The Nevada Legislature is currently working on a bill whose main purpose is to improve early childhood education, and in particular, pupils whose primary language is not English. I refer to SB126, which amends NRS 388.407, Section 3 (d) and (e), and is now in the Assembly. One of the sub-purposes is to provide the children’s parents with information regarding programs designed to improve their own English language skills. The ESL in-Home Program, a no-cost-to-student nonprofit program, can certainly help in this regard.
Since its inception in 2004, the ESL In-Home Program of Northern Nevada has helped more than 3,800 adult immigrant parents and grandparents of school children with their English language skills. They are now helping their children with homework and school activities, communicating with teachers and medical personnel without interpreters, finding jobs, obtaining their GEDs, shopping in stores whose staff are English speakers, becoming U.S. citizens, and enrolling in higher education.
The only way to create a truly literate community is to include goals associated with underserved adult students and the literacy programs that serve them. Adult illiteracy cannot be seen as a singular social problem in isolation from children’s literacy. Most “emergent literacy” emphasizes the familial dimensions of early literacy and underscores the connections between child and adult literacy, regarding learning, skill levels, and practices.
Education data indicates the following:
Children whose parents reported literacy difficulties had a 72 percent chance of being in the lowest reading level in school tests (compared to 25 percent of children in the lowest reading level overall).
Low-skilled parents tend to have lower expectations and aspirations regarding education for themselves and their children.
Low-skilled parents cannot read to their children, nor encourage a love of learning. When low-skilled adults improve their literacy skills, this impacts the literacy of their children. With these new skills, they can help a child with homework, read notes sent home from school, understand the school system their children engage in, and guide and encourage them.
Children of parents who are not involved in their education are more likely to display behavioral problems, get poor grades, have a high-absentee rate, repeat school years, or drop out of school.
Children of parents who had not completed high school scored lower in vocabulary assessments than children of parents with a high school degree or equivalent.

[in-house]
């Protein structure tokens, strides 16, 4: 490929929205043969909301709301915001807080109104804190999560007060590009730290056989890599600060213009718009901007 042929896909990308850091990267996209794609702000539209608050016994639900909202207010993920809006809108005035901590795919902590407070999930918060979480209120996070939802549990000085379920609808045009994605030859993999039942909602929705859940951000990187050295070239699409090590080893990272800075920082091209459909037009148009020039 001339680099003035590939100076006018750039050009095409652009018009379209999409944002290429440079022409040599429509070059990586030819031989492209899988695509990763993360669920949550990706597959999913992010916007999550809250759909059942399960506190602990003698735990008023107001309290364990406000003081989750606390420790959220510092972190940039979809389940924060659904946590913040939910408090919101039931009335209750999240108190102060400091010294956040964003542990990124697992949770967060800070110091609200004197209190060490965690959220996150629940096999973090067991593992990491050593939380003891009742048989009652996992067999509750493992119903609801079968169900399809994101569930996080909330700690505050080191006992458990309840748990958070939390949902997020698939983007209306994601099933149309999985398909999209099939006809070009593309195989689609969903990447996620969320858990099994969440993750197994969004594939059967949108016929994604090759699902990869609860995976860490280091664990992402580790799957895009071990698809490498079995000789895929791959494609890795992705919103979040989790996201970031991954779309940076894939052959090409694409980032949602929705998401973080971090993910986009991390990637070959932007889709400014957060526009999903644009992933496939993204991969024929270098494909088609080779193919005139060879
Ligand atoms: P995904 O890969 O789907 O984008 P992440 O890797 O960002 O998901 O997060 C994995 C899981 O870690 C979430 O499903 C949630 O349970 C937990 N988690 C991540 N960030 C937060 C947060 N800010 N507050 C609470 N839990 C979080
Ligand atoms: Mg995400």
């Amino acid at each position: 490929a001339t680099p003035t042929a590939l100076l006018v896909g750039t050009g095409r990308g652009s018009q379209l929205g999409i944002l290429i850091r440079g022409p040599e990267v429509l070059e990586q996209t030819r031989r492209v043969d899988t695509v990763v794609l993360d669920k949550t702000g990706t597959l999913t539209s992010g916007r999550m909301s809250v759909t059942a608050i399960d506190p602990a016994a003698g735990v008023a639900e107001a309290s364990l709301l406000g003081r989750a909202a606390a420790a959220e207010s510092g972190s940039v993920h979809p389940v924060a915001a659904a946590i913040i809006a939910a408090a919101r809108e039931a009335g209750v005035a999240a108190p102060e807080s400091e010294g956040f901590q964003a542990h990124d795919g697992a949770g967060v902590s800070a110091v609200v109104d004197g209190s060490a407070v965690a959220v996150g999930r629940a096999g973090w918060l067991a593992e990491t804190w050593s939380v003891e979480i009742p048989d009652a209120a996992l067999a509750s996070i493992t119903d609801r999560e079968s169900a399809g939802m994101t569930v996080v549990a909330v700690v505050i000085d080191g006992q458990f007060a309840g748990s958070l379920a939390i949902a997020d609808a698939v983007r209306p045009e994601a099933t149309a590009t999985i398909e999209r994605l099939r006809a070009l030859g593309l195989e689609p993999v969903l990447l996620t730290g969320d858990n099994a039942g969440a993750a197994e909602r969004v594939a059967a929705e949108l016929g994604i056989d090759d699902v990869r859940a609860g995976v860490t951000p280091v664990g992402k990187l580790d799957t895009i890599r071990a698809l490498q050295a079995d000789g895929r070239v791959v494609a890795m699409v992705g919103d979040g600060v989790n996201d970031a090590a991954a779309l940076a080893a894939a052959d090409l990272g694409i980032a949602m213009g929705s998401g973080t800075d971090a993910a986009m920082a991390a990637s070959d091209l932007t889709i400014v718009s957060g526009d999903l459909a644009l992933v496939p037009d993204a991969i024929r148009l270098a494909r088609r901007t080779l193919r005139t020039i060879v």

Parents with a high school diploma or high school equivalency certificate engage more in early childhood education activities with their children.
Both literate and non-literate parents believe strongly in education for their children, although literate parents are more likely to support their children in practical ways, such as meeting teachers and discussing progress with children.
Data is from “Connections between Child and Adult Literacy, Regarding Learning, Skill Levels and Practices,” Mastin Prinsloo, 2005; “The Economic & Social Cost of Illiteracy: A Snapshot of Literacy and Its Causes in the UK and a Global Context,” World Literacy Foundation, 2012; “The Social Benefits of Literacy,” Anna Robinson-Pant, 2005; National Institutes of Health, 2010; National Center for Education Statistics, 2003.
In general, research finds parents actively work to support their children’s literacy even when their own years of school education are limited.
Home literacy practices blended with literacy practices in schools create collaborative literacy practices rooted in a culture or neighborhood. Literacy courses introduce parents to ways of helping children in school and the school curriculum, resulting in greater social benefits.
The ESL In-Home Program has proven success, with adult immigrants being tutored in its classes of ESL, workplace communication, English conversation, GED preparation and U.S. citizenship study — all at no cost to the student. There are 182 adult immigrants who have gone through our program and are now U.S. citizens. In addition, we have 51 adults who are now ready to take the exam but lack the fee of $680 to apply; 44 are currently in our citizenship study classes.
There are more than 600 adults who are anxious to learn English and ultimately receive their GED and work toward becoming U.S. citizens on our wait list. We have community volunteer tutors ready to teach. We would like to start 250 immigrant adults from our wait list, but we are in need of funds to purchase the instructional material. Our current funding comes from individual donations and some corporations that support our program. I would be happy to supply our IRS determination letter approving a nonprofit status for our program as well as financial statements and our budget upon request.
In this regard, I have met with many Senators and Assembly members requesting an amendment be made to the bill to have the ESL In-Home Program of Northern Nevada and similar literacy programs listed to receive funds, allowing the opportunity for parents to become proficient in English language skills.
Florence G. Phillips is the executive director of ESL In-Home Program of Northern Nevada in Carson, Douglas, Lyon, Churchill and Washoe counties. She can be reached at 775-888-2021.
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